The Medina Aquarius Program teaches trauma component of shark handling workshop

Anyone who has ever conducted fieldwork knows that sometimes things do not go according to plan. Being prepared for the worst-case scenario, a traumatic injury, is a crucial skill that can save lives in the field, where access to emergency medical care is often out of reach.

As part of Dr. Yannis Papastamatiou’s Predator Ecology and Conservation Lab’s Shark Handling Workshop, the Medina Aquarius Program held its first trauma class for researchers at FIU. The class provides an in-depth discussion on traumatic injuries and hands-on training on important skills such as, taking vital signs, proper tourniquet application, the use of hemostatic agents, and responding to bleeding and shock.

The class includes training simulations using training aids and a moulage kit to create injuries that look realistic. This offers students the real-world experience of dealing with traumatic injuries so that if they ever need to use these skills in the field they are prepared.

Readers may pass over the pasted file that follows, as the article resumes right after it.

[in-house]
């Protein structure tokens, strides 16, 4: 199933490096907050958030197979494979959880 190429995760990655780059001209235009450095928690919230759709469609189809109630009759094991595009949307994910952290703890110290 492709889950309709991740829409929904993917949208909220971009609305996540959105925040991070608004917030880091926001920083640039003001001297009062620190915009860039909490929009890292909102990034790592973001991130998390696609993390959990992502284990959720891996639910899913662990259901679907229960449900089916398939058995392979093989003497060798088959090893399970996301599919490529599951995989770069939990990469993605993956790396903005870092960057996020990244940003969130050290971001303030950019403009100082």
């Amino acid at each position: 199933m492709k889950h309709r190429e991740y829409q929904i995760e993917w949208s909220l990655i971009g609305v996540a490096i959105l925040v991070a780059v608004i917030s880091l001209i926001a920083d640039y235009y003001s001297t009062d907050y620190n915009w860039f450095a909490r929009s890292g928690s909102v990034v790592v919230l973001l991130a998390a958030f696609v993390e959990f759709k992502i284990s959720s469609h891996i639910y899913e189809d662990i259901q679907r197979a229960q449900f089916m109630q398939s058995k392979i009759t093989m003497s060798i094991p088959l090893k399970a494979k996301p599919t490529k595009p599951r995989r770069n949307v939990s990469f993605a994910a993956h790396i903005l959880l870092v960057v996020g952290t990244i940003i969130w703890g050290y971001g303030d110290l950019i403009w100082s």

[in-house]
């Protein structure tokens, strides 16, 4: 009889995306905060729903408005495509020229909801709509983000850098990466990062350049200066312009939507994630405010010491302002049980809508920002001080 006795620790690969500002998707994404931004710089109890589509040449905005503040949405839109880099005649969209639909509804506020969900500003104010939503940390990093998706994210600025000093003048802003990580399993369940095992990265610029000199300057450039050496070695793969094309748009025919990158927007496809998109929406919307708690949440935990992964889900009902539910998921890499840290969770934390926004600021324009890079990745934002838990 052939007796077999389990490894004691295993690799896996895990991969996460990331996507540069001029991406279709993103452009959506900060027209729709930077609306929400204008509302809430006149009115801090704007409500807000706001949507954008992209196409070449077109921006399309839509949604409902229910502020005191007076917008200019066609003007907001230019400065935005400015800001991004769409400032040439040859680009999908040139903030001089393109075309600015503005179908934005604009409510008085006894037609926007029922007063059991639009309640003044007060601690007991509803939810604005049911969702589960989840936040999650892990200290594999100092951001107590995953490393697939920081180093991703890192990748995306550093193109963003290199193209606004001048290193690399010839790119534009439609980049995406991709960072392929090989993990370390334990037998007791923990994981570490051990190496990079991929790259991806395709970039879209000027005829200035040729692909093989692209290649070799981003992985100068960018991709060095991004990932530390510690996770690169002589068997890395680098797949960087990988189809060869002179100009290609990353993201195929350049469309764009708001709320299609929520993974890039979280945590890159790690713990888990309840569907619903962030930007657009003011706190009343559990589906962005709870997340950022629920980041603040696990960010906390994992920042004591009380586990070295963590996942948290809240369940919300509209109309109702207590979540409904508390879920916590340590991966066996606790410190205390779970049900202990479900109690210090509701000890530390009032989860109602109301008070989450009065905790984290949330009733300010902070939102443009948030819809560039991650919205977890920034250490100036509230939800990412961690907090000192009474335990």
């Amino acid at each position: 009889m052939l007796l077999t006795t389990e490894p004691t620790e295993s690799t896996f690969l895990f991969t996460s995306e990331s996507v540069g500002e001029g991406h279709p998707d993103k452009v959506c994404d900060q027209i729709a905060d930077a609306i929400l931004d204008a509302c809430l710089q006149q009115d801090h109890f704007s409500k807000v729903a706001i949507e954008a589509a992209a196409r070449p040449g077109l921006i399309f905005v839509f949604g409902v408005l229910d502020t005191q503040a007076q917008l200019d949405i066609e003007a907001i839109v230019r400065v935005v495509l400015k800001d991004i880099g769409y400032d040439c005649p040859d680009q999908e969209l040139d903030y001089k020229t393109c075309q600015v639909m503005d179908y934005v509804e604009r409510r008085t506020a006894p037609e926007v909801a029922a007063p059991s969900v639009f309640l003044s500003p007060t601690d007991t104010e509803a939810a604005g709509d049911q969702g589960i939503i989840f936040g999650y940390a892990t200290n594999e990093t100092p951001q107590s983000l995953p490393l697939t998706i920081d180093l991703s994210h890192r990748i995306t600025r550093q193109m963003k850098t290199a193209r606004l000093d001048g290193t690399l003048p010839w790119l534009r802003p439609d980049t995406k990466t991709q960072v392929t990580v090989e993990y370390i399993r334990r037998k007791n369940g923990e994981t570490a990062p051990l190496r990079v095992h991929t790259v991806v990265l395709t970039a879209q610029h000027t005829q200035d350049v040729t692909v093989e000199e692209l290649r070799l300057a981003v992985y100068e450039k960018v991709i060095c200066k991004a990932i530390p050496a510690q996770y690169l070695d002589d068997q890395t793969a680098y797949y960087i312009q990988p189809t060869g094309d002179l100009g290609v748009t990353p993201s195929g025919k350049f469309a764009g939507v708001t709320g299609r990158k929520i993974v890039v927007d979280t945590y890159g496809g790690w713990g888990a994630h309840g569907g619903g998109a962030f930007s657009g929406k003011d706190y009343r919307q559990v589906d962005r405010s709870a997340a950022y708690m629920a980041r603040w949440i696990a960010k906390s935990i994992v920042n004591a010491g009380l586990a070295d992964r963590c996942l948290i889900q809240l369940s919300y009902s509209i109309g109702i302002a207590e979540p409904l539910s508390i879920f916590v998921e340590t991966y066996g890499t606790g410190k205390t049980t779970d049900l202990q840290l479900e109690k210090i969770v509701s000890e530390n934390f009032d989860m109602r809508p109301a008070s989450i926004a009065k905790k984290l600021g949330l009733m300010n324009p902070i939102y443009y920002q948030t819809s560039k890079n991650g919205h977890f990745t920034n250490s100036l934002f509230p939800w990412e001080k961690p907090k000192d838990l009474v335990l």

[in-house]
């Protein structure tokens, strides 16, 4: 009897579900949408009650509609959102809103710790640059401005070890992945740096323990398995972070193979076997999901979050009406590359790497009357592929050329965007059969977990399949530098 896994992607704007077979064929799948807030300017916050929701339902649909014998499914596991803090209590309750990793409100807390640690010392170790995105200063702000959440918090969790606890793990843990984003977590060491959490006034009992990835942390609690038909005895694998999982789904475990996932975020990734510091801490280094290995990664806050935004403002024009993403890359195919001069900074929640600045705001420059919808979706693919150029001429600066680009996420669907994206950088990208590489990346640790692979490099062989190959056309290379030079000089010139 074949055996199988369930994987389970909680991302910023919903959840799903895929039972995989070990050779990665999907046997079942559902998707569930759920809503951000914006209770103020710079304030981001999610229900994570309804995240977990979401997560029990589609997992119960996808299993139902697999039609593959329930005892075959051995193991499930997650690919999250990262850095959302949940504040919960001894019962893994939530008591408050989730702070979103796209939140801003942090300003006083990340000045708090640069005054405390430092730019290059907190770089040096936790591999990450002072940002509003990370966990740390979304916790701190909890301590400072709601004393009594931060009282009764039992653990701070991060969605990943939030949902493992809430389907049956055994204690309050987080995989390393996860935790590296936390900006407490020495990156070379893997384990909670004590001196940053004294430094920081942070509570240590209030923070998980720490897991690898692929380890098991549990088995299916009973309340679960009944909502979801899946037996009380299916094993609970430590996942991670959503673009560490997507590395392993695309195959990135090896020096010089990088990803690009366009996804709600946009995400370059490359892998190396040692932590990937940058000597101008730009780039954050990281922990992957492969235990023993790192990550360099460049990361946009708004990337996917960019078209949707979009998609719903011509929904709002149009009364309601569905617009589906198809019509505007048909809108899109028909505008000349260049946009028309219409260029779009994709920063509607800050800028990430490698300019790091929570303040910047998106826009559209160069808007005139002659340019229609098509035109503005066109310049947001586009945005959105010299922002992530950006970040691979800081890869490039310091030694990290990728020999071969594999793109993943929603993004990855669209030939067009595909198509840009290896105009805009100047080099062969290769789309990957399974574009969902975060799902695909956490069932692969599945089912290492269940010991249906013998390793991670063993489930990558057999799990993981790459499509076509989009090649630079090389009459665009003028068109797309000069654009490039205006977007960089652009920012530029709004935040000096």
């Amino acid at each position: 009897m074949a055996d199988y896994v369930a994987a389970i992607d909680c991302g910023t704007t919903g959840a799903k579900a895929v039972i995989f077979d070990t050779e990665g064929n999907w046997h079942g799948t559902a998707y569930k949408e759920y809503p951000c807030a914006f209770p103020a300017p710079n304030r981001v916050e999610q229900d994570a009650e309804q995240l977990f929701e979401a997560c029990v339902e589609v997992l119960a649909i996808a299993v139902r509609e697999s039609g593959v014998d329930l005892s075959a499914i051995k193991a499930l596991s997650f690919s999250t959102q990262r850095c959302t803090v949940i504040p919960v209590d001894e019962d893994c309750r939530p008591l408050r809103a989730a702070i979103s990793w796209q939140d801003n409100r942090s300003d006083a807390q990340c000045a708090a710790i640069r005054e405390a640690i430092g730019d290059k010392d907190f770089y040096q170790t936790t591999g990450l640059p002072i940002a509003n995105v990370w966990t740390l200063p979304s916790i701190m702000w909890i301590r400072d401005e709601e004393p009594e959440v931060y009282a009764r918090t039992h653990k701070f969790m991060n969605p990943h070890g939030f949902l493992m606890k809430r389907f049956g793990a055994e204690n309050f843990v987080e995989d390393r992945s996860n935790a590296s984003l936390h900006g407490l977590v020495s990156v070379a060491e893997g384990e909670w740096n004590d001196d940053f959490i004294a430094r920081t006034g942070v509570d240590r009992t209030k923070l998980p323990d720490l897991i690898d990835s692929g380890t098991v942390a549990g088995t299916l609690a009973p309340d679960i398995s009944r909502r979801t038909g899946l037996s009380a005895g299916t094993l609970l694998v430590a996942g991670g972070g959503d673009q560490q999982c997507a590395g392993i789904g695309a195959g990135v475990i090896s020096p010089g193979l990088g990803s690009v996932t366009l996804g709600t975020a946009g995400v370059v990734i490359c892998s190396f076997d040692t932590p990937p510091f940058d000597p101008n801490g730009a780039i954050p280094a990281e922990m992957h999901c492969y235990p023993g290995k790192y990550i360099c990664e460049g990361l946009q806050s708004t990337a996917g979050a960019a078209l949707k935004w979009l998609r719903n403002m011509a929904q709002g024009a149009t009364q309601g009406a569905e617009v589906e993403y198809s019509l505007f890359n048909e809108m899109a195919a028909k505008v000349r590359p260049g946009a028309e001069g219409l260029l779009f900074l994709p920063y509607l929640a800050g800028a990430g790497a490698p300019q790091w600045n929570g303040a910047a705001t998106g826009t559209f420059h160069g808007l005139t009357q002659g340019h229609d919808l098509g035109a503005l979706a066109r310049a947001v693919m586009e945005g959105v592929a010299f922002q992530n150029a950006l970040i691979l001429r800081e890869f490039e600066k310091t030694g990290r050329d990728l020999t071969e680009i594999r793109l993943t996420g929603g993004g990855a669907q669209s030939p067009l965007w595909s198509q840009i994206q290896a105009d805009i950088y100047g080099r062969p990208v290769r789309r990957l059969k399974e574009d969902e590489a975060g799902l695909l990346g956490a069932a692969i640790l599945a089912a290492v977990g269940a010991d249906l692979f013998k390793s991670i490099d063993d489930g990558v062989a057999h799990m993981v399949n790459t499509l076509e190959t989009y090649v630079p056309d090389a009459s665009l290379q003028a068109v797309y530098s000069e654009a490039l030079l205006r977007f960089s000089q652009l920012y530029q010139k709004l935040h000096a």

The first class was a great success.The students and staff who participated were: David Kochan, Melanie Esch, Sarah Luongo, Carlos Perez, Virginia Fourqurean, Jessica Quinlan, Cindy Gonzalez, Devanshi Kasana, Katie Flowers, Laura Garcia, Dr. Yannis Papastamatiou and Dr. Kirk Gastich.

In collaboration with the Predator Ecology and Conservation Lab, the Medina Aquarius Program plans on conducting this class annually. If you are interested in this training, please contact FIU, Diving Safety Officer, Roger Garcia and Dr. Yannis Papastamatiou for more information on scheduling and pricing.

Special thanks to the Medina Aquarius Program staff, Henry Stark, Otto Rutten, Mark Hulsbeck and Sean Moore, who acted as patients during the training simulations.

Additional thanks to Dr. Demian Chapman and Dr. Micheal Heithaus, the Dean of the College of Arts, Sciences & Education, for supporting this new class.